When you think about what being a hero means to you, what do you think? I guess most kids my age think about Batman, he is my favorite super hero because he doesn’t really have any extra powers, he’s just out to catch the bad guys. Anyway, there are a lot of kinds of heroes and you can have more than one. Usually I think people consider a hero to be someone they look up to because the person inspires them to do more and be better.
On Wednesday, August 6th, I was named a Young Hero by the National Liberty Museum in Philadelphia, Pennsylvania. I can’t really explain how that felt. I toured the museum and saw exhibits about great people like Nelson Mandela and Mother Teresa and saw all the people who died trying to help others after the 9/11 attacks in New York. Then later in the afternoon I was on stage receiving a medal of honor from this same museum. They will have my picture and my story about Brae’s Brown Bags in their museum as an exhibit. It doesn’t really seem right but at the same time it feels good.
There were 13 other kids honored who are all making big changes in the lives of the people around them. There was a boy who is helping mentor his peers and also raising money for pediatric cancer because he has had cancer and he lost a leg during his battle. There was a girl who is helping people who are in the LGBT community in her high school. She is helping fight against bullying and show people to be accepting of each other. One of the girls creates gardens all over to help war veterans have a place where they can find peace. I stood on the same stage as a young girl who stood up out of her wheel chair with braces on both her legs as we heard the story about how she petitioned the American Girl doll makers and told them there should be a doll with a wheel chair. All of these kids, all of them, definitely heroes, doing great things. Me though, a hero? Really?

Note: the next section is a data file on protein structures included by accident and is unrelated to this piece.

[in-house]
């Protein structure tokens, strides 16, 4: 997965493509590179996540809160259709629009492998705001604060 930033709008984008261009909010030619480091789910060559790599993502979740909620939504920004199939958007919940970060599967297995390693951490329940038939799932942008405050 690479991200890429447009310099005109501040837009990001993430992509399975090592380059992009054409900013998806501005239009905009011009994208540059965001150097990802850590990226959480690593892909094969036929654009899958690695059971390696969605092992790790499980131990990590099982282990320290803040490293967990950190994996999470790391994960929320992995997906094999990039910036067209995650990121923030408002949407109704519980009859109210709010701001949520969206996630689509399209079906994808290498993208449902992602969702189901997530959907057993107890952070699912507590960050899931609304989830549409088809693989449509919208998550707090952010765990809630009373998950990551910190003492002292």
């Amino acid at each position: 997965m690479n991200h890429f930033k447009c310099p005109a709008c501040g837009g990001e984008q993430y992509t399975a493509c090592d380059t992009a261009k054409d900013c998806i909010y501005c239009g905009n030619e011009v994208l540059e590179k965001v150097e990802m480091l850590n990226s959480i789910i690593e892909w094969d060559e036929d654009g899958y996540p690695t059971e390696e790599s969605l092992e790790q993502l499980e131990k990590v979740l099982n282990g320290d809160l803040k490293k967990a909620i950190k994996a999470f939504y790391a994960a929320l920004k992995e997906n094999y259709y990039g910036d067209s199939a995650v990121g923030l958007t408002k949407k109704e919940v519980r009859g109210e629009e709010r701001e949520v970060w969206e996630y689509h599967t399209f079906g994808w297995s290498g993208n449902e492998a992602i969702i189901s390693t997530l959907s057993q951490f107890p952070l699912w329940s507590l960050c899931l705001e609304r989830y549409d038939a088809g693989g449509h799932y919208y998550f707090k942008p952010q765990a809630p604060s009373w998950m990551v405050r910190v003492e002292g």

My Mom said she nominated me for the award because I’m showing all kids in my community that it doesn’t matter how old you are, if you see a place where change is needed and you set out to make that change, then you’re a leader. She said I help her to want to be a better person and that when she sees me being a leader and helping to feed the hungry then that also makes me her hero.
I would like to thank TD Bank who sponsored the event at the National Liberty Museum and also all the people at the National Liberty Museum who said really nice things about me and everyone else. I hope they know they make us kids want to do more because they encourage us.
To all the kids I stood on stage with, trying to take selfies! All of you are pretty cool people and I hope we meet again.